“December 11–17. Revelation 6–14: ‘They Overcame … by the Blood of the Lamb,’” Come, Follow Me—For Individuals and Families: New Testament 2023 (2022)
“December 11–17. Revelation 6–14,” Come, Follow Me—For Individuals and Families: 2023
Record Your Impressions
Imagine a woman “travailing in birth, and pained to be delivered.” Now imagine “a great red dragon, having seven heads and ten horns” hovering over the woman, poised to “devour her child as soon as it was born” (Revelation 12:2–4). To understand these verses of John’s revelation, remember that these images represent the Church and kingdom of God and the peril they would face. For the Saints who experienced intense persecution in John’s day, victory over evil may not have seemed likely. This victory can also be hard to foresee in a day like ours, when the adversary is at “war with the saints” and has “power … over all kindreds, and tongues, and nations” (Revelation 13:7). But the end of John’s revelation gloriously shows that good will prevail over evil. Babylon will fall. And the Saints will come “out of great tribulation” with robes of white—not because their robes were never stained but because the Saints will “have washed their robes, and made them white in the blood of the Lamb” (Revelation 7:14).
In these chapters you will read about a book with seven seals. If you wonder what that means, you aren’t alone. The Prophet Joseph Smith did too. The Lord revealed to Joseph that this book and its seals represent the story of the earth’s “temporal existence,” with each seal representing a thousand years (see Doctrine and Covenants 77:6–7). You might be interested to know that the events of the first four seals are summarized in John’s vision in only eight verses (Revelation 6:1–8). The next three verses describe the fifth seal (verses 9–11). The events of the last two seals take up most of the rest of the book of Revelation. In other words, the main focus of John’s vision is the last days—our days. As you read, ponder why it is valuable to know what John wrote about the latter days.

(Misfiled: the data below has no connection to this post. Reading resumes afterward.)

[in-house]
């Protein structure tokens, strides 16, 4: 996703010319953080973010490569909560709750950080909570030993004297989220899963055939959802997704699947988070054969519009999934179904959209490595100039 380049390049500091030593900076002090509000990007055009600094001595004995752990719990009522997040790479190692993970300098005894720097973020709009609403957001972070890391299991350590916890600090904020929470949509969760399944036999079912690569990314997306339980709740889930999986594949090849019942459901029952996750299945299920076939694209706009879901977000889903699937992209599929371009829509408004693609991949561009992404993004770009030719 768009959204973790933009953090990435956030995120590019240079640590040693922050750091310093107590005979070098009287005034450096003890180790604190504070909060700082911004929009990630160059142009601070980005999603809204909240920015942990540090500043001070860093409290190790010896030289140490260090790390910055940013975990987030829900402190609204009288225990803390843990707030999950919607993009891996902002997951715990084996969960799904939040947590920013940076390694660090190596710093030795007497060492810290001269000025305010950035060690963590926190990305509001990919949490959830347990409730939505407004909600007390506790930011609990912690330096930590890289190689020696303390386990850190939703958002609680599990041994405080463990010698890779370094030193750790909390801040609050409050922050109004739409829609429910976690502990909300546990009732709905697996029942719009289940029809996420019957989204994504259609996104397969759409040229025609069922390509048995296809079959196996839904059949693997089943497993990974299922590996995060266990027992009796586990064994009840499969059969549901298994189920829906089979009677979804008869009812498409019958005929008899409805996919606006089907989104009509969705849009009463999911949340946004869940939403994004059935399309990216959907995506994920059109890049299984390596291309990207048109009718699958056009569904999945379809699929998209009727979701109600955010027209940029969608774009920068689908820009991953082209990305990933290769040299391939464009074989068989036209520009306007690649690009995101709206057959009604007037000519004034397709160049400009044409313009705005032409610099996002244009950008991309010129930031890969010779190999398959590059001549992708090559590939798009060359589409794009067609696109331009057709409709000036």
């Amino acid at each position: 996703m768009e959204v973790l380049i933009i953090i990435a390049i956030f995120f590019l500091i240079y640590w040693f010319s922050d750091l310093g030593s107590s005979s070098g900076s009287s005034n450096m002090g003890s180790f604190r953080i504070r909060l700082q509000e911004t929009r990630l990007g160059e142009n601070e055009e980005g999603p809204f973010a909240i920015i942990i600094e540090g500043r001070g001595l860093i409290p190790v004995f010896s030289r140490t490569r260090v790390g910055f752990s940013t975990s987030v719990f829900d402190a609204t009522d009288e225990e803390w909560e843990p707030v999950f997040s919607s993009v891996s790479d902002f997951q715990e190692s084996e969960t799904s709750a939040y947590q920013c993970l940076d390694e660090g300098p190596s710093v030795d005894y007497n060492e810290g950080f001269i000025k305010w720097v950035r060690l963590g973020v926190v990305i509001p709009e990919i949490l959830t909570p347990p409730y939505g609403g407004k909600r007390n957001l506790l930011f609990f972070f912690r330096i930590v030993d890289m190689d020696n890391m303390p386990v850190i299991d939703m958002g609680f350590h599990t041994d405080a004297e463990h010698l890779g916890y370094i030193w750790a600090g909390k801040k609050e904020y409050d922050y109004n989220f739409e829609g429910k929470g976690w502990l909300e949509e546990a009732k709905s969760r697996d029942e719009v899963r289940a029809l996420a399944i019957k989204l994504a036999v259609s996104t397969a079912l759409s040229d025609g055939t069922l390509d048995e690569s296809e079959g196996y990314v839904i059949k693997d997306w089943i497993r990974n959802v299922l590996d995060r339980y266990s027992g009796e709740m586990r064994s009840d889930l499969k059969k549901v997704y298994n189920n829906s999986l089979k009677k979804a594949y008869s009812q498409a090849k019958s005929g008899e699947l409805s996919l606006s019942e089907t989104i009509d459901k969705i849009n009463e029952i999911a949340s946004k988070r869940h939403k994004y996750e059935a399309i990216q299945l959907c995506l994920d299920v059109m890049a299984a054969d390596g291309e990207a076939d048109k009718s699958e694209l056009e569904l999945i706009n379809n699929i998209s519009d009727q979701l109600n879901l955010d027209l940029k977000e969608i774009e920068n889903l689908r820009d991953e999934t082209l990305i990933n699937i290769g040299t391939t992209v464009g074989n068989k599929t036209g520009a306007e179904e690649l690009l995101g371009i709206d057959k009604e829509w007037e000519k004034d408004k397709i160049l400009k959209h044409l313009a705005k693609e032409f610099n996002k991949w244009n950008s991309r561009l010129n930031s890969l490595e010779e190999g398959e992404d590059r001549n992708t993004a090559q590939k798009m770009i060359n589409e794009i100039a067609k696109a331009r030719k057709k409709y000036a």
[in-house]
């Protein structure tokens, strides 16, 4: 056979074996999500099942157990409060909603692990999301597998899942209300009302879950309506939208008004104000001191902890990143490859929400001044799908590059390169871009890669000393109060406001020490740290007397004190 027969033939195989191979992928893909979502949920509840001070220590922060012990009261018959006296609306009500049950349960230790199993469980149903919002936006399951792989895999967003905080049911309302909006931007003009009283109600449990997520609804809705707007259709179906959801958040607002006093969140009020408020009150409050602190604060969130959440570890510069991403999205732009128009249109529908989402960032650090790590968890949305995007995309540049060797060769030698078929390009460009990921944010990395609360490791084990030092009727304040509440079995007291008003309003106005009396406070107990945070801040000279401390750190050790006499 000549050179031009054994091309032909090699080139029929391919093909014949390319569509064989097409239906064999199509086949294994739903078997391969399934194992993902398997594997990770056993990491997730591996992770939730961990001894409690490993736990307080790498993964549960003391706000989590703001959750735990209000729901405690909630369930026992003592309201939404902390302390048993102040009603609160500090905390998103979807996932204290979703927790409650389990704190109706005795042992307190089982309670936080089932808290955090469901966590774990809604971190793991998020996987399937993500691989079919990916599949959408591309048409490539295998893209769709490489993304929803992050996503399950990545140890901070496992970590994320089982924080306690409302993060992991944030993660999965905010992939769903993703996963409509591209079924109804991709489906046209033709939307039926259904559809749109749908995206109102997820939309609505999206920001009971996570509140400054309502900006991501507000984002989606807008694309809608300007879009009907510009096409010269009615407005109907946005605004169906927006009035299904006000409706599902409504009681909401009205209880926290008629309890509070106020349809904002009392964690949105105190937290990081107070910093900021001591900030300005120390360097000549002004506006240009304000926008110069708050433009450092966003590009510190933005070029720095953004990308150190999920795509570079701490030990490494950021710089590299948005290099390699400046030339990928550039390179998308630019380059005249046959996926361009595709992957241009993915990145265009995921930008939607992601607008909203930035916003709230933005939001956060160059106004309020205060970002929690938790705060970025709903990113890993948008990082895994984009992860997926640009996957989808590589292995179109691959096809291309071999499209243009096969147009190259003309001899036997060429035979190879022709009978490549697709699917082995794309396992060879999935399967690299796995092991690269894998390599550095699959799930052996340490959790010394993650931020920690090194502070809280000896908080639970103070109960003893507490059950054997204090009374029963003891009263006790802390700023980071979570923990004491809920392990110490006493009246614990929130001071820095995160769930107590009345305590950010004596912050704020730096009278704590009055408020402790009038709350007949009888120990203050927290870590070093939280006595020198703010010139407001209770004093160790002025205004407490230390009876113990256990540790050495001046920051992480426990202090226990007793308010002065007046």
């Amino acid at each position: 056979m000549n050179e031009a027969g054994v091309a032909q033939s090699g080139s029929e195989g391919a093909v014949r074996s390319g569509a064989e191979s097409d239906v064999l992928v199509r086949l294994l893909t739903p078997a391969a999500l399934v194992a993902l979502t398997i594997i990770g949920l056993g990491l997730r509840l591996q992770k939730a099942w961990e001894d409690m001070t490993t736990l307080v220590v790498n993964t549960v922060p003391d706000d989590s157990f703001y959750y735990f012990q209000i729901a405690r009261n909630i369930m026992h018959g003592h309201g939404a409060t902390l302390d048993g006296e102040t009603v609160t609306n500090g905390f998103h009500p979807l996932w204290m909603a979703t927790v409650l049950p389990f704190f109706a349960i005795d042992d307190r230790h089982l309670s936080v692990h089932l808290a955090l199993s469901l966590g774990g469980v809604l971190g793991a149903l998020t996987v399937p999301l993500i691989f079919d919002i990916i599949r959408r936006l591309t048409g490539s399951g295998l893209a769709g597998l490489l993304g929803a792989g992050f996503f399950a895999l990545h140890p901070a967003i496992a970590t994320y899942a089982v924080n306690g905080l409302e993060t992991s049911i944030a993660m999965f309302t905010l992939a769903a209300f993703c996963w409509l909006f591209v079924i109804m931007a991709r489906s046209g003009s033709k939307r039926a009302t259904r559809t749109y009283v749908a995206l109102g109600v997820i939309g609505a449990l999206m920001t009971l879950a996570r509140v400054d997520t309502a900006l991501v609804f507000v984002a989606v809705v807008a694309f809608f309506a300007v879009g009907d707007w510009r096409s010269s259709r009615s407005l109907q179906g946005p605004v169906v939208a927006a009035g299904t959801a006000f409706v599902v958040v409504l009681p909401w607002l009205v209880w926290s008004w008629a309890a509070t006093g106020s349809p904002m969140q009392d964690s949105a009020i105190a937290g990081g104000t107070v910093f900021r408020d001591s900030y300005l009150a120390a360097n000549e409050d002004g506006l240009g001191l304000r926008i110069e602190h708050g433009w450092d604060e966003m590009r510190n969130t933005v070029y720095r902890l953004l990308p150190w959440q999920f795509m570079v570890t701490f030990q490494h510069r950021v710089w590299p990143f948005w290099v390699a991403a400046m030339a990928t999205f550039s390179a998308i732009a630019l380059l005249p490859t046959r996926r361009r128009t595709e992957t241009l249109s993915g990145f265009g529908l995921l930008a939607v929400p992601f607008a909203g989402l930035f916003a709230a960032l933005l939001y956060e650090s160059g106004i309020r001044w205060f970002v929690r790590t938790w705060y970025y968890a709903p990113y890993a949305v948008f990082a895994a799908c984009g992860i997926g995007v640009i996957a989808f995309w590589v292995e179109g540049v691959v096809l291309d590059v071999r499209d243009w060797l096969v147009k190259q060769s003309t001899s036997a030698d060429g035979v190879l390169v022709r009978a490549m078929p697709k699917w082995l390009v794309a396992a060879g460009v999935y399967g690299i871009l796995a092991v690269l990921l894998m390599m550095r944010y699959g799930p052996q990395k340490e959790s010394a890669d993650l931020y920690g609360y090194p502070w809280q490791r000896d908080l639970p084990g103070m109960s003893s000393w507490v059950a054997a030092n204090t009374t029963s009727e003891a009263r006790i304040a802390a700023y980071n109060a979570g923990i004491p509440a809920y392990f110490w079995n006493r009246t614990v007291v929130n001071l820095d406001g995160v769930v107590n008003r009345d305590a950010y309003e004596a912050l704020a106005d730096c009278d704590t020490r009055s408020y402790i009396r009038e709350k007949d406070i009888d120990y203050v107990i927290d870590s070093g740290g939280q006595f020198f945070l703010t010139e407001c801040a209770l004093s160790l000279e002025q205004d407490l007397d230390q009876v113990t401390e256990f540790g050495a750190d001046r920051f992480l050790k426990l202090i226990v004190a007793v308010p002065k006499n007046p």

As you read about the events John prophesied of, consider the following suggestions and questions:
Read Revelation 7 with the work of gathering Israel in mind. What thoughts do you have about this work? (see also Doctrine and Covenants 77:8–11). What do you learn from verses 13–17 about Jesus Christ and those who come to Him?
We don’t know a lot about the War in Heaven, but there is a vivid though brief description of it in Revelation 12:7–11. As you read these verses, picture yourself as part of that premortal conflict. What do you learn about how Satan is overcome? (see verse 11).
The war that started in heaven continues on earth, as Satan persists to “make war with [those who] have the testimony of Jesus Christ” (Revelation 12:17). What do you learn from Revelation 13 about how he is waging that war today? How do “the blood of the Lamb” and “the word of [your] testimony” (Revelation 12:11) continue to help you in this war?
One fulfillment of the prophecy in these verses occurred when Moroni appeared to Joseph Smith and led him to the records that he translated and published as the Book of Mormon. This book contains the “everlasting gospel” that we are charged with preaching unto “every nation, and kindred, and tongue, and people” (Revelation 14:6).
See also “The Restoration of the Fulness of the Gospel of Jesus Christ: A Bicentennial Proclamation to the World,” ChurchofJesusChrist.org.
Revelation 7:9, 13–15.
What can these verses teach us about why we wear white for baptismal and temple ordinances?
Consider inviting family members to share their feelings about the Lord’s promises in these verses. How can His promises help us when we are in “great tribulation”? (verse 14).
Revelation 12:7–11; 14:6.
Some family members might enjoy drawing pictures of the visions described in Revelation. For example, drawing pictures based on Revelation 12 could lead to discussions about the War in Heaven (see verses 7–11). Pictures based on Revelation 14:6 could lead to discussions about the Restoration of the gospel.
After reading Revelation 14:6 together, consider showing pictures of the angel Moroni and of other angels who helped restore the gospel in our day (see the pictures at the end of this outline). Perhaps family members could take turns holding up one of the pictures and sharing reasons they are thankful that angels came “having the everlasting gospel to preach unto [us].”
What might the phrase “the word of their testimony” mean? How do our testimonies of Jesus Christ help us and others overcome Satan?
What thoughts do your family members have about the deceiving beast? How do we detect and avoid deceptions we see in the world today?
For more ideas for teaching children, see this week’s outline in Come, Follow Me—For Primary.
Suggested song: “I Will Be Valiant,” Children’s Songbook, 162.